New Year is the time for people all over the world to make resolutions and to express hopes and aspirations for the year ahead.
Hongkongers are no different in looking forward to a better tomorrow, particularly after enduring a 2012 filled with scandal after scandal.
New Year is also a time to reflect on what has been, or should have been.
While we've had our share of downs, there were also the ups - like cycling queen Lee Wai-sze winning the bronze in the women's keirin event at the London Olympics, and the successful landing by a handful of patriots on the Diaoyu Islands.
The sadder moments are too painful to recite, such as the deaths of 39 people - including children - off Lamma Island while sailing to celebrate National Day and enjoy the fireworks display. That tragedy was reminiscent of the horror of another celebration gone wrong, when 20 people died in the Lan Kwai Fong stampede in 1993 while celebrating the arrival of a new year..
But we, along with the rest of the world, survived the December 21 "doomsday" - the end of the Mayan calendar - which turned out to be a joke.
However, it was no laughing matter that emotions were stirred over the national education row, or the parallel goods saga, or the integrity issues faced by both the current and past chief executives, Leung Chun-ying and Donald Tsang Yam-kuen. Not to mention the scandals involving senior figures arising from their regimes.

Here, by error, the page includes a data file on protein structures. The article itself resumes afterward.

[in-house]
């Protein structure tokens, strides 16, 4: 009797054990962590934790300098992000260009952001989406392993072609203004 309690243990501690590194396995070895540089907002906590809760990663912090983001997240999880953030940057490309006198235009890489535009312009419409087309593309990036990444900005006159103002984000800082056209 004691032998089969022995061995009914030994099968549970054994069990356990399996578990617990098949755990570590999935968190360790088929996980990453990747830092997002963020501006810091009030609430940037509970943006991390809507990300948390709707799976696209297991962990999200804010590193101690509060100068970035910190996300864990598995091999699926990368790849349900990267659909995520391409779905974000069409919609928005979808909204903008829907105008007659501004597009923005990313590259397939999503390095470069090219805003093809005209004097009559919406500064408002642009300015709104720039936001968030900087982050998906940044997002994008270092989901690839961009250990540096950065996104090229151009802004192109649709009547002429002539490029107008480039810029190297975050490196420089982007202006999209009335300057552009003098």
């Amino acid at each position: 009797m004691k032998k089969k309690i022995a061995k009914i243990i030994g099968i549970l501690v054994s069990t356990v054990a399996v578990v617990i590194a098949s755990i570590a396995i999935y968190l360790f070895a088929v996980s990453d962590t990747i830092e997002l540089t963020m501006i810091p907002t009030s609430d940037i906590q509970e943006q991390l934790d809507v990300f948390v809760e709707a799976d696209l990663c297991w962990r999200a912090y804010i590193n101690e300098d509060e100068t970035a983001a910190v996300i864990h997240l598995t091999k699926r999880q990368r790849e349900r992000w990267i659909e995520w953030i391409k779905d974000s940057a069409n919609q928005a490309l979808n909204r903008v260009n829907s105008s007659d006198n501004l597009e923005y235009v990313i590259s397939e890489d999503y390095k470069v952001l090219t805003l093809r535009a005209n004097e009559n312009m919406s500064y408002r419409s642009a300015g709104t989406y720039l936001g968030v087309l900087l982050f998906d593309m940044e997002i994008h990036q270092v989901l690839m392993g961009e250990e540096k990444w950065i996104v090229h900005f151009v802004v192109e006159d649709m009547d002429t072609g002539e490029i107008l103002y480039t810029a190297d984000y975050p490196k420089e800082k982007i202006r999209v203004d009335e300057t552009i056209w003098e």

Sure, Hongkongers want change, and one wish is to have someone lead and guide us - especially during the economic crisis the world is facing.
However, there is no single solution that can help US President Barack Obama in the current fiscal cliff crisis, who wishes he has a magic wand to wave it away into oblivion.
Hongkongers face a similar dilemma, although not as bad as the protest on July 1, 2003, when 500,000 mostly middle- class people took to the streets, leading to the eventual downfall of then-chief executive Tung Chee-hwa.
There are a lot of differences in the recent protests, like those we saw yesterday. It's unclear if people are fed up with the politicking - as some claim - or they just want a harmonious society.
One thing for sure: most of those protesting against Leung belong to the younger generation, while his supporters are mainly older folks. At any rate, the fact that so many senior citizens turned out to support Leung is worth noting. CY and his top officials should treasure this.
Meanwhile, what the protesters want is quite simple - an end to property hegemony and soaring housing prices. This is essential since many citizens, particularly our younger generation, cannot afford to buy a flat these days.
On the political front, some parties are calling for a revamp in policies to defend Hong Kong's core values.
It would be interesting to know what dosage Leung will prescribe for people - especially his supporters - in his forthcoming maiden policy speech, and in the budget the following month.
Nevertheless, I believe 2013 will be a year for cautious optimism.